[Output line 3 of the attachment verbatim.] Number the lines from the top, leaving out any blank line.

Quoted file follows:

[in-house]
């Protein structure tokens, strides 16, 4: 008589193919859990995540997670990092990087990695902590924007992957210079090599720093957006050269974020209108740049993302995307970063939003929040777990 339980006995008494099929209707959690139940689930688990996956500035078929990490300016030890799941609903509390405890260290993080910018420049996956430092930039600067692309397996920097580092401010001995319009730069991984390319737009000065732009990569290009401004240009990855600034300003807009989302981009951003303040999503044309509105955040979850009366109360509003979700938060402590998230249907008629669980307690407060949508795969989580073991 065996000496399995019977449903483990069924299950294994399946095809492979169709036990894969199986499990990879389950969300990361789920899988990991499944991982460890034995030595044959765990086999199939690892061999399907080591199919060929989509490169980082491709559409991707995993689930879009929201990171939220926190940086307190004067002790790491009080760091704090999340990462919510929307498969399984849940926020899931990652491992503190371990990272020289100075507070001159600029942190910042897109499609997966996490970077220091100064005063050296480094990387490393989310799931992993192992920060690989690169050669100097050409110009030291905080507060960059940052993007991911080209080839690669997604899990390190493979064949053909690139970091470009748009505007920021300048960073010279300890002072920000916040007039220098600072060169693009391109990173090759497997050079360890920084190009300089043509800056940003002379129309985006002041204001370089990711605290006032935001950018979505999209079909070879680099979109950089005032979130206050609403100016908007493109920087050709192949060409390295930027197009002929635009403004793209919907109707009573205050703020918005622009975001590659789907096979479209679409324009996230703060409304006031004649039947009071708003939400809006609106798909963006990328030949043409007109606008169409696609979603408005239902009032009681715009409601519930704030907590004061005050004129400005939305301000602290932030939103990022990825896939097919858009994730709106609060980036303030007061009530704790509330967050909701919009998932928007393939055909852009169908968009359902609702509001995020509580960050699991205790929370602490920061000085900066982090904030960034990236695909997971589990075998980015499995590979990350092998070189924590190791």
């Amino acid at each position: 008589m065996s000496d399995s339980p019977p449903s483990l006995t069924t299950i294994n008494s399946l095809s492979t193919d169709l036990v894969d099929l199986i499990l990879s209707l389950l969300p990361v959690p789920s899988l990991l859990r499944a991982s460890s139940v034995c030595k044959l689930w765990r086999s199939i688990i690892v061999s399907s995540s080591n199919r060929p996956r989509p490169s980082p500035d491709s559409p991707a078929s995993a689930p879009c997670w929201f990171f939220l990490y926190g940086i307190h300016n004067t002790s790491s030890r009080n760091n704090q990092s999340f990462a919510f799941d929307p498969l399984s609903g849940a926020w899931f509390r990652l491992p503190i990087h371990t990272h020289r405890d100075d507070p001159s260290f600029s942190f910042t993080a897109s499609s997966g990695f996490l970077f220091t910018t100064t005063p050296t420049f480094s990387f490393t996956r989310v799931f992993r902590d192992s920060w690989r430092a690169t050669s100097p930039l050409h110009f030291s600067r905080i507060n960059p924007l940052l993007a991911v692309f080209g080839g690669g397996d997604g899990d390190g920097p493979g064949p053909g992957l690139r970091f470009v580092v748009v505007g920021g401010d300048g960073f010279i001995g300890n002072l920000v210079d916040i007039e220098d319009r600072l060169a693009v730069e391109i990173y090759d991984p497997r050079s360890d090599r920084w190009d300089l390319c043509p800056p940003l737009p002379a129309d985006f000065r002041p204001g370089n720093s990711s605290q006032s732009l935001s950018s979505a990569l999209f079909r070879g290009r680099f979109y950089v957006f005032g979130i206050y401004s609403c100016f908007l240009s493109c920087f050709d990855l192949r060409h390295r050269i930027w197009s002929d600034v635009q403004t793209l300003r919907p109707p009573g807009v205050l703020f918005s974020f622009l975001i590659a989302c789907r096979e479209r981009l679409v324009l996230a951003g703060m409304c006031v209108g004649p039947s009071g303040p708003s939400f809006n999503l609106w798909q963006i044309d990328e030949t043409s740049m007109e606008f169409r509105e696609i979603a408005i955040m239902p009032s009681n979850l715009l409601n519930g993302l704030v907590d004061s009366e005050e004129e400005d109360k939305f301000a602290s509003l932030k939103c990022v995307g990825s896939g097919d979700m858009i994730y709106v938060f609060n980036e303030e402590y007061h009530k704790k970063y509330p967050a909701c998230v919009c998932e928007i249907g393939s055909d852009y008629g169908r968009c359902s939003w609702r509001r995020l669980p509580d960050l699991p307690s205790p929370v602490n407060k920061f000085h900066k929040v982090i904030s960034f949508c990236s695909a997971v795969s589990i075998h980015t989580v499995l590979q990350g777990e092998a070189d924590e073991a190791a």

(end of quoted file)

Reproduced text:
């Amino acid at each position: 008589m065996s000496d399995s339980p019977p449903s483990l006995t069924t299950i294994n008494s399946l095809s492979t193919d169709l036990v894969d099929l199986i499990l990879s209707l389950l969300p990361v959690p789920s899988l990991l859990r499944a991982s460890s139940v034995c030595k044959l689930w765990r086999s199939i688990i690892v061999s399907s995540s080591n199919r060929p996956r989509p490169s980082p500035d491709s559409p991707a078929s995993a689930p879009c997670w929201f990171f939220l990490y926190g940086i307190h300016n004067t002790s790491s030890r009080n760091n704090q990092s999340f990462a919510f799941d929307p498969l399984s609903g849940a926020w899931f509390r990652l491992p503190i990087h371990t990272h020289r405890d100075d507070p001159s260290f600029s942190f910042t993080a897109s499609s997966g990695f996490l970077f220091t910018t100064t005063p050296t420049f480094s990387f490393t996956r989310v799931f992993r902590d192992s920060w690989r430092a690169t050669s100097p930039l050409h110009f030291s600067r905080i507060n960059p924007l940052l993007a991911v692309f080209g080839g690669g397996d997604g899990d390190g920097p493979g064949p053909g992957l690139r970091f470009v580092v748009v505007g920021g401010d300048g960073f010279i001995g300890n002072l920000v210079d916040i007039e220098d319009r600072l060169a693009v730069e391109i990173y090759d991984p497997r050079s360890d090599r920084w190009d300089l390319c043509p800056p940003l737009p002379a129309d985006f000065r002041p204001g370089n720093s990711s605290q006032s732009l935001s950018s979505a990569l999209f079909r070879g290009r680099f979109y950089v957006f005032g979130i206050y401004s609403c100016f908007l240009s493109c920087f050709d990855l192949r060409h390295r050269i930027w197009s002929d600034v635009q403004t793209l300003r919907p109707p009573g807009v205050l703020f918005s974020f622009l975001i590659a989302c789907r096979e479209r981009l679409v324009l996230a951003g703060m409304c006031v209108g004649p039947s009071g303040p708003s939400f809006n999503l609106w798909q963006i044309d990328e030949t043409s740049m007109e606008f169409r509105e696609i979603a408005i955040m239902p009032s009681n979850l715009l409601n519930g993302l704030v907590d004061s009366e005050e004129e400005d109360k939305f301000a602290s509003l932030k939103c990022v995307g990825s896939g097919d979700m858009i994730y709106v938060f609060n980036e303030e402590y007061h009530k704790k970063y509330p967050a909701c998230v919009c998932e928007i249907g393939s055909d852009y008629g169908r968009c359902s939003w609702r509001r995020l669980p509580d960050l699991p307690s205790p929370v602490n407060k920061f000085h900066k929040v982090i904030s960034f949508c990236s695909a997971v795969s589990i075998h980015t989580v499995l590979q990350g777990e092998a070189d924590e073991a190791a």